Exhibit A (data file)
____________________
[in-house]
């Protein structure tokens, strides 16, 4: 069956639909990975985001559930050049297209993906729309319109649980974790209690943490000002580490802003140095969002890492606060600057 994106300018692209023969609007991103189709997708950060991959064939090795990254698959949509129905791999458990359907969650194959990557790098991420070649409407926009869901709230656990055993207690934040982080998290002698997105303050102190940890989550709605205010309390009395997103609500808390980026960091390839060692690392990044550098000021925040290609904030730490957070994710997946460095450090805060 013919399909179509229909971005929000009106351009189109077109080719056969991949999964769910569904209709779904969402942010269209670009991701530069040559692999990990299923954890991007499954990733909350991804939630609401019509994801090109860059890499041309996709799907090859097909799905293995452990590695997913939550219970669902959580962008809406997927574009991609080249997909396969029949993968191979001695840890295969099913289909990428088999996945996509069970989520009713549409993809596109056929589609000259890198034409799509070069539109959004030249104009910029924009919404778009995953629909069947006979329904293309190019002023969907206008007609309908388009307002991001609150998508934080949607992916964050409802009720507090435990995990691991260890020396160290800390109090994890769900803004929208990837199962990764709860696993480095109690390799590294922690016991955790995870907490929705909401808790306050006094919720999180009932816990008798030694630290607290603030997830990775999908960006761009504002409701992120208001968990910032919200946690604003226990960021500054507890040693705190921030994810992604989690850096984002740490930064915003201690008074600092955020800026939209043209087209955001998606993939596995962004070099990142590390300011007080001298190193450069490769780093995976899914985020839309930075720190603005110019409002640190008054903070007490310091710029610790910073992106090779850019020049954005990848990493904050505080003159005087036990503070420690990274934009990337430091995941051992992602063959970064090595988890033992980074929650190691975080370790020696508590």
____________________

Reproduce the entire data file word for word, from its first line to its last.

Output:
[in-house]
């Protein structure tokens, strides 16, 4: 069956639909990975985001559930050049297209993906729309319109649980974790209690943490000002580490802003140095969002890492606060600057 994106300018692209023969609007991103189709997708950060991959064939090795990254698959949509129905791999458990359907969650194959990557790098991420070649409407926009869901709230656990055993207690934040982080998290002698997105303050102190940890989550709605205010309390009395997103609500808390980026960091390839060692690392990044550098000021925040290609904030730490957070994710997946460095450090805060 013919399909179509229909971005929000009106351009189109077109080719056969991949999964769910569904209709779904969402942010269209670009991701530069040559692999990990299923954890991007499954990733909350991804939630609401019509994801090109860059890499041309996709799907090859097909799905293995452990590695997913939550219970669902959580962008809406997927574009991609080249997909396969029949993968191979001695840890295969099913289909990428088999996945996509069970989520009713549409993809596109056929589609000259890198034409799509070069539109959004030249104009910029924009919404778009995953629909069947006979329904293309190019002023969907206008007609309908388009307002991001609150998508934080949607992916964050409802009720507090435990995990691991260890020396160290800390109090994890769900803004929208990837199962990764709860696993480095109690390799590294922690016991955790995870907490929705909401808790306050006094919720999180009932816990008798030694630290607290603030997830990775999908960006761009504002409701992120208001968990910032919200946690604003226990960021500054507890040693705190921030994810992604989690850096984002740490930064915003201690008074600092955020800026939209043209087209955001998606993939596995962004070099990142590390300011007080001298190193450069490769780093995976899914985020839309930075720190603005110019409002640190008054903070007490310091710029610790910073992106090779850019020049954005990848990493904050505080003159005087036990503070420690990274934009990337430091995941051992992602063959970064090595988890033992980074929650190691975080370790020696508590």